Dialogue in Islam

As-salámu ‘alaikum wa rahmatul láhi wa barakátuh!”
“A-úthu billáhi minash shaytánir rajeem.  Bismilláhir rahmánir raheem.
Al hamdu lillahi nahmaduhu wanasta’eenahu, wanastagh-firuhu, wanatoobu ilayhi, wana’oothu Billaahi min shuroori an-fusinaa, wamin sayyi aati a’maalinaa. May- Yahdillahu fa huwal muhtad, wa may- yudlill falan tajidaa lahu waliyan murshida. Wa ash-hadu an Laa ilaaha ill-Alláh, wahdahoo laa shareeka lah, wa ash-hadu anna Muhammadan ‘abduhoo warasooluh”
In the Name of Allah, Most Merciful, Most Compassionate.

Dear Brothers and Sisters,

In today’s khutbah, we shall have a look at how we, as Muslims, should act towards people of other faiths and what our relationship with them should be. We will see that the Qur’an teaches us to accept and respect diversity. Accordingly, as faithful Muslims we should be concerned to engage in dialogue. By “engaging in dialogue” I mean making an effort to get to know people of other faiths and cultures and to interact, speak and work with them in a respectful and friendly manner.

We are reminded in the Quran that Allah (SWT) has created us in different nations and groups on purpose:

“O mankind! We have created you from a single (pair) of male and female, and made you into nations and tribes, so that you may know one another (not so that you may despise each other).

Surely the most honored of you in the sight of Good is the one best in piety, righteousness, and reverence for God. Verily, God is All-Knowing, All-Aware.’’
(49:13)

From the above verse we can see that Allah the Almighty with infinite wisdom has created different nations and groups with a purpose for them to learn and know about each other. It is us humans who create disorder and divide different nations and communities with our ideologies and our perception of right or wrong. However, to us Muslims, it should be clear that plurality was intended and that a difference of belief, opinion or race is not and must not be a destructive divider of people.

Nowadays people are divided even on the most trivial of things; therefore we need dialogue between these people to help them unite around values that bind them together rather than concentrating on their differences.

It is we human beings who insist on people having the same views and the same opinions; it is not the will of Allah (SWT).

It is stated in the Quran:

“If your Lord had so willed (and withheld from humankind free will), He would have made all humankind one single community (with the same faith, world view, and life-pattern), But (having free choice) they never cease to differ’’.
(11: 118’’)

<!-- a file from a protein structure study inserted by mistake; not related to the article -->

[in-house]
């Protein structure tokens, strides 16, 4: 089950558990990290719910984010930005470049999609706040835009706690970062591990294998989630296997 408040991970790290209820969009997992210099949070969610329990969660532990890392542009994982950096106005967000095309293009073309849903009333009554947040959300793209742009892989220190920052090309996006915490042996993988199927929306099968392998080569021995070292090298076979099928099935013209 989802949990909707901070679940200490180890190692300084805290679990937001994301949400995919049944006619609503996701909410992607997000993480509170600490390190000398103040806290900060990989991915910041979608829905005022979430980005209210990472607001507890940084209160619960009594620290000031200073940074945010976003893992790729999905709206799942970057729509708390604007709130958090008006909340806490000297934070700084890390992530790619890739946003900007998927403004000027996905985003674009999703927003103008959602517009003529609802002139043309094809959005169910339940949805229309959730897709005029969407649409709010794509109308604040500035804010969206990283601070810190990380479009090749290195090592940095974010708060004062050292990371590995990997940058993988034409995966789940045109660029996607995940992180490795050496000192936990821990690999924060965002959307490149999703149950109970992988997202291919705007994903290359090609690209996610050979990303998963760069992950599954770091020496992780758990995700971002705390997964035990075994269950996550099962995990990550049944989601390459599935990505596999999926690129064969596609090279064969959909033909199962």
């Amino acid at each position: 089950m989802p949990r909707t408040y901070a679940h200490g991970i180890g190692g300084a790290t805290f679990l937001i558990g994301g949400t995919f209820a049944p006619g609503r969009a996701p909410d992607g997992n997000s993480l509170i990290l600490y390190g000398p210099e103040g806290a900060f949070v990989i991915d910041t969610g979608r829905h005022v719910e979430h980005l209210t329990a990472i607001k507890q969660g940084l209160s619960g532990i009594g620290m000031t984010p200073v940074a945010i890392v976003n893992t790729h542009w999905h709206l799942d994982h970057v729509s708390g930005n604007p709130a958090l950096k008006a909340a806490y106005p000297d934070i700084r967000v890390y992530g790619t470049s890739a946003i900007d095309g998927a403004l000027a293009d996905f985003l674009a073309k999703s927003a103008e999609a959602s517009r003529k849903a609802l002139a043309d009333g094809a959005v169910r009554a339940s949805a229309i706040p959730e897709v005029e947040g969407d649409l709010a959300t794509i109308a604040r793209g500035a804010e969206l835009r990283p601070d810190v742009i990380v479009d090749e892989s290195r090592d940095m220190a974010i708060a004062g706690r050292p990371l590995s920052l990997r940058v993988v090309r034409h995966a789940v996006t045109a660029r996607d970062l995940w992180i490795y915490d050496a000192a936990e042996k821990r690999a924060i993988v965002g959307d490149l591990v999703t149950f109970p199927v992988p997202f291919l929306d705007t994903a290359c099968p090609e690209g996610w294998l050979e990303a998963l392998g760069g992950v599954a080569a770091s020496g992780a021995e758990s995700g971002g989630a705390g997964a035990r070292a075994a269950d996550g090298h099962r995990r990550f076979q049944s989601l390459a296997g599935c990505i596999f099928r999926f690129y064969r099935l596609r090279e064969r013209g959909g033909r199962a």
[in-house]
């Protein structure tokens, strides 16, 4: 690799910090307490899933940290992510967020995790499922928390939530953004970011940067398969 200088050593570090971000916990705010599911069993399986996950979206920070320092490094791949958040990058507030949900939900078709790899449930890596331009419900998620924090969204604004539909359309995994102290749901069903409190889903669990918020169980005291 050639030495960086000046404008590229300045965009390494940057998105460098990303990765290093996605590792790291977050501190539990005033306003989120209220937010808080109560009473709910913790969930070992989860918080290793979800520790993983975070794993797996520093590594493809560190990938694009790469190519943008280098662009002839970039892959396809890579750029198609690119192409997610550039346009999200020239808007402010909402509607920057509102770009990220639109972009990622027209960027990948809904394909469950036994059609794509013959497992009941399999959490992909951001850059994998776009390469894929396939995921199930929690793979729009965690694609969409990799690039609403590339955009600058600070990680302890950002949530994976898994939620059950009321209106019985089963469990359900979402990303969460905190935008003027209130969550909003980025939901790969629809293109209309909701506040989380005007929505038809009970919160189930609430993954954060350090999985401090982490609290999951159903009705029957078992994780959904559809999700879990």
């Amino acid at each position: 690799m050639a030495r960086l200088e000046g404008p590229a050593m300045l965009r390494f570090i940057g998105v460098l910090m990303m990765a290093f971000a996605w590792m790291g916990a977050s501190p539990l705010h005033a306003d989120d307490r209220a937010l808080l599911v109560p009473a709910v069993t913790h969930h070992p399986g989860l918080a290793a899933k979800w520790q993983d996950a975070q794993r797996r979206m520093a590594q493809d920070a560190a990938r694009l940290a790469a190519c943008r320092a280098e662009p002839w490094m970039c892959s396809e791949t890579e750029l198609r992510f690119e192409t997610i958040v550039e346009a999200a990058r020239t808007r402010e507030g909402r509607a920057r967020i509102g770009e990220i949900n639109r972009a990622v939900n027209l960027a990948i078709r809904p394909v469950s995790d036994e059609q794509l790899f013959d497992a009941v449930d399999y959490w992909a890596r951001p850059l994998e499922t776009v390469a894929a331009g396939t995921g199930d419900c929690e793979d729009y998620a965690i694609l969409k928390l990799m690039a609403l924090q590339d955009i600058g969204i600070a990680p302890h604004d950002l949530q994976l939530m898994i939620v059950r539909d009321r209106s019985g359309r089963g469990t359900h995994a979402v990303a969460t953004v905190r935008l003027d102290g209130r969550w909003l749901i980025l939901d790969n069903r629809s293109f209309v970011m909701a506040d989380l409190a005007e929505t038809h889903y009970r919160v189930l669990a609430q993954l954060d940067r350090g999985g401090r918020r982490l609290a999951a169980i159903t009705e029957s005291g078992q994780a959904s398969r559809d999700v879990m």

We should, therefore, reflect on and understand this verse in order to apply it in our everyday life.

We all have free will, and Allah (SWT) has allowed us to choose our own paths and to make our own decisions.

These might be right or wrong, and we as Muslims have an obligation to try and help our fellow humans and try to explain things to them. However, we should not interfere in their lives nor think ourselves better than others.

Allah (SWT) has created us with differences, with different beliefs and opinions; we should live out our faith to the best of our ability in piety but not force others to do the same. Faith comes from Allah (SWT) and Him alone.

Another verse in the Qur’an says:

“If your Lord had so willed, He could have made mankind one People: but they will not cease to differ. Except those on whom your Lord bestowed His Mercy: and for this did He create them.” (11:118-119)

Another verse expresses the same idea:

“For every one of you did We appoint a law and a way, and if Allah had pleased He would have made you (all) a single people, but that He might try you in what He gave you, therefore strive with one another to hasten to virtuous deeds.”
(5:48)

People belong to different social and ethnic groups, and this should not be used as a means to establish a sense of superiority over one another. Superiority can be measured not according to God-given characteristics such as race or descent, but only according to the values that people gain through their own will, which the Holy Quran terms “taqwa.” The Prophet (SAW) clearly underlines this fact in his hadith:

“O people! Remember that your Lord is one, your father is one. An Arab is not superior over a non-Arab nor a non-Arab is superior over an Arab; also a white is not superior over a black nor a black is superior over a white except by taqwa (fear and respect of God).”
(Ahmad ibn Hanbal, Musnad, 5/411)

What we learn from these verses and hadith is that Allah (SWT) intended diversity and that it is not possible for everyone in the world to believe in the same religion.

Dear Brothers and Sisters, that is why dialogue is absolutely essential in our lives if we are to live in peace and harmony with others. We should learn to interact and work with each other as one human race, to have respect for all regardless of differences. Islam is a faith that accepts and embraces plurality. We can live out this aspect of our faith through dialogue with people of different faiths and cultures.

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